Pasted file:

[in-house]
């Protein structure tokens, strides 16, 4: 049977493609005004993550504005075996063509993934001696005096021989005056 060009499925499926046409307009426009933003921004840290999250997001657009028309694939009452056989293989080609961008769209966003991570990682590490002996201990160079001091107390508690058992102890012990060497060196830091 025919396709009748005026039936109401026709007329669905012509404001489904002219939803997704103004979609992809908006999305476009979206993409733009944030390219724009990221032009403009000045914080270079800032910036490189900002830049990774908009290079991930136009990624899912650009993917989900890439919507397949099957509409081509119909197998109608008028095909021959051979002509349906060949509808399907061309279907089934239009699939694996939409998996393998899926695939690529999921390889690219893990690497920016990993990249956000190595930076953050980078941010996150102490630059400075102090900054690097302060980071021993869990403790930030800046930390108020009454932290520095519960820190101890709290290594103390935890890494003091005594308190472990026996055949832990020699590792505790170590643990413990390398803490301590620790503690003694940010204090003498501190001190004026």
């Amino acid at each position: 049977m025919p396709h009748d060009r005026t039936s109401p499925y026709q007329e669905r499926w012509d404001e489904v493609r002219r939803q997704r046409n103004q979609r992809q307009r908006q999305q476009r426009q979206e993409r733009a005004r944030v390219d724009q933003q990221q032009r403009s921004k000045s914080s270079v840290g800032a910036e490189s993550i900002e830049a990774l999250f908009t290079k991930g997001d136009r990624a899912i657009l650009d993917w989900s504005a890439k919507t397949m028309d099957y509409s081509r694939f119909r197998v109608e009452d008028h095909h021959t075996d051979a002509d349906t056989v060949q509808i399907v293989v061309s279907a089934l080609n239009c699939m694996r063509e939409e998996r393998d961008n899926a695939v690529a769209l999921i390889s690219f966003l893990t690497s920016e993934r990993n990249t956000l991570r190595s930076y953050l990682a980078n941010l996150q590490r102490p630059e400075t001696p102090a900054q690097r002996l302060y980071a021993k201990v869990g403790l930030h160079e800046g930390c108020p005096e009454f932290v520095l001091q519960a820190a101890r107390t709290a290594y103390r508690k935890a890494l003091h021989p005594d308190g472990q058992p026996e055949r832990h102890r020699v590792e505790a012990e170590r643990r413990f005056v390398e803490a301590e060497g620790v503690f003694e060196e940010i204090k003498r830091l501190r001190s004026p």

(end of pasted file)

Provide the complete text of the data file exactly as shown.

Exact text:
[in-house]
């Protein structure tokens, strides 16, 4: 049977493609005004993550504005075996063509993934001696005096021989005056 060009499925499926046409307009426009933003921004840290999250997001657009028309694939009452056989293989080609961008769209966003991570990682590490002996201990160079001091107390508690058992102890012990060497060196830091 025919396709009748005026039936109401026709007329669905012509404001489904002219939803997704103004979609992809908006999305476009979206993409733009944030390219724009990221032009403009000045914080270079800032910036490189900002830049990774908009290079991930136009990624899912650009993917989900890439919507397949099957509409081509119909197998109608008028095909021959051979002509349906060949509808399907061309279907089934239009699939694996939409998996393998899926695939690529999921390889690219893990690497920016990993990249956000190595930076953050980078941010996150102490630059400075102090900054690097302060980071021993869990403790930030800046930390108020009454932290520095519960820190101890709290290594103390935890890494003091005594308190472990026996055949832990020699590792505790170590643990413990390398803490301590620790503690003694940010204090003498501190001190004026």
């Amino acid at each position: 049977m025919p396709h009748d060009r005026t039936s109401p499925y026709q007329e669905r499926w012509d404001e489904v493609r002219r939803q997704r046409n103004q979609r992809q307009r908006q999305q476009r426009q979206e993409r733009a005004r944030v390219d724009q933003q990221q032009r403009s921004k000045s914080s270079v840290g800032a910036e490189s993550i900002e830049a990774l999250f908009t290079k991930g997001d136009r990624a899912i657009l650009d993917w989900s504005a890439k919507t397949m028309d099957y509409s081509r694939f119909r197998v109608e009452d008028h095909h021959t075996d051979a002509d349906t056989v060949q509808i399907v293989v061309s279907a089934l080609n239009c699939m694996r063509e939409e998996r393998d961008n899926a695939v690529a769209l999921i390889s690219f966003l893990t690497s920016e993934r990993n990249t956000l991570r190595s930076y953050l990682a980078n941010l996150q590490r102490p630059e400075t001696p102090a900054q690097r002996l302060y980071a021993k201990v869990g403790l930030h160079e800046g930390c108020p005096e009454f932290v520095l001091q519960a820190a101890r107390t709290a290594y103390r508690k935890a890494l003091h021989p005594d308190g472990q058992p026996e055949r832990h102890r020699v590792e505790a012990e170590r643990r413990f005056v390398e803490a301590e060497g620790v503690f003694e060196e940010i204090k003498r830091l501190r001190s004026p």